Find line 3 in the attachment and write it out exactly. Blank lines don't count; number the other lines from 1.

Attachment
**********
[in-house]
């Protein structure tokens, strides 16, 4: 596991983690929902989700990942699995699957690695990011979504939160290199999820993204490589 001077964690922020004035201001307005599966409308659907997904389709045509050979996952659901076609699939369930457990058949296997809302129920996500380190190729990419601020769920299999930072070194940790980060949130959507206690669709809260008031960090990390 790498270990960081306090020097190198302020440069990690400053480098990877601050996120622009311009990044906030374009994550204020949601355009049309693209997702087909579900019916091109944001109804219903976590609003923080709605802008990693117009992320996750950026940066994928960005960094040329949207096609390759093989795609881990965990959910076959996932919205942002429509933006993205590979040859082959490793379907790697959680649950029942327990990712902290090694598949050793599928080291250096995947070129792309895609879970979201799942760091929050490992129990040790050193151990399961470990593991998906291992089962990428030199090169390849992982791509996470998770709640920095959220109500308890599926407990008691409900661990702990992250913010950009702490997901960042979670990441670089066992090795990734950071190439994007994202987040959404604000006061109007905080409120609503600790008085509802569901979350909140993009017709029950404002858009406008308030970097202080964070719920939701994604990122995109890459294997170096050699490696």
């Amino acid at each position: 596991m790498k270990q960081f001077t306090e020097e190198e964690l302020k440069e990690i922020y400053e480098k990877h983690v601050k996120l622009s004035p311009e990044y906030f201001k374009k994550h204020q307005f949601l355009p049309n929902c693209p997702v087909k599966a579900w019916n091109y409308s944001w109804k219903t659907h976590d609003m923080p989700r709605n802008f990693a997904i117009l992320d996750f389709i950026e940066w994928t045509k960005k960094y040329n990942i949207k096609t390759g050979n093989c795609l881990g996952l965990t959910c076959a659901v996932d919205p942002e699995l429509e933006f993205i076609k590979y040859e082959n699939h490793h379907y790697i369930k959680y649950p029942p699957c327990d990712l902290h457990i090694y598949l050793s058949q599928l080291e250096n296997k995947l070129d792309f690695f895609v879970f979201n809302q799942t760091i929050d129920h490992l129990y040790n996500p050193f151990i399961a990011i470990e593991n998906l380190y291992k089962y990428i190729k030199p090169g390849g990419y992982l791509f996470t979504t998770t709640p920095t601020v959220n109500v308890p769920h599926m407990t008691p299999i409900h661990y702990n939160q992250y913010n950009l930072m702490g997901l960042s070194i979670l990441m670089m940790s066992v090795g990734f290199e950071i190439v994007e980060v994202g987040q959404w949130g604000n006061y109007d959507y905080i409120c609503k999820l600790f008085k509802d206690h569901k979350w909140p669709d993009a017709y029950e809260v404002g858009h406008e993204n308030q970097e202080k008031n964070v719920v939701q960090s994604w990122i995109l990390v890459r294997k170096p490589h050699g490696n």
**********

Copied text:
């Amino acid at each position: 596991m790498k270990q960081f001077t306090e020097e190198e964690l302020k440069e990690i922020y400053e480098k990877h983690v601050k996120l622009s004035p311009e990044y906030f201001k374009k994550h204020q307005f949601l355009p049309n929902c693209p997702v087909k599966a579900w019916n091109y409308s944001w109804k219903t659907h976590d609003m923080p989700r709605n802008f990693a997904i117009l992320d996750f389709i950026e940066w994928t045509k960005k960094y040329n990942i949207k096609t390759g050979n093989c795609l881990g996952l965990t959910c076959a659901v996932d919205p942002e699995l429509e933006f993205i076609k590979y040859e082959n699939h490793h379907y790697i369930k959680y649950p029942p699957c327990d990712l902290h457990i090694y598949l050793s058949q599928l080291e250096n296997k995947l070129d792309f690695f895609v879970f979201n809302q799942t760091i929050d129920h490992l129990y040790n996500p050193f151990i399961a990011i470990e593991n998906l380190y291992k089962y990428i190729k030199p090169g390849g990419y992982l791509f996470t979504t998770t709640p920095t601020v959220n109500v308890p769920h599926m407990t008691p299999i409900h661990y702990n939160q992250y913010n950009l930072m702490g997901l960042s070194i979670l990441m670089m940790s066992v090795g990734f290199e950071i190439v994007e980060v994202g987040q959404w949130g604000n006061y109007d959507y905080i409120c609503k999820l600790f008085k509802d206690h569901k979350w909140p669709d993009a017709y029950e809260v404002g858009h406008e993204n308030q970097e202080k008031n964070v719920v939701q960090s994604w990122i995109l990390v890459r294997k170096p490589h050699g490696n």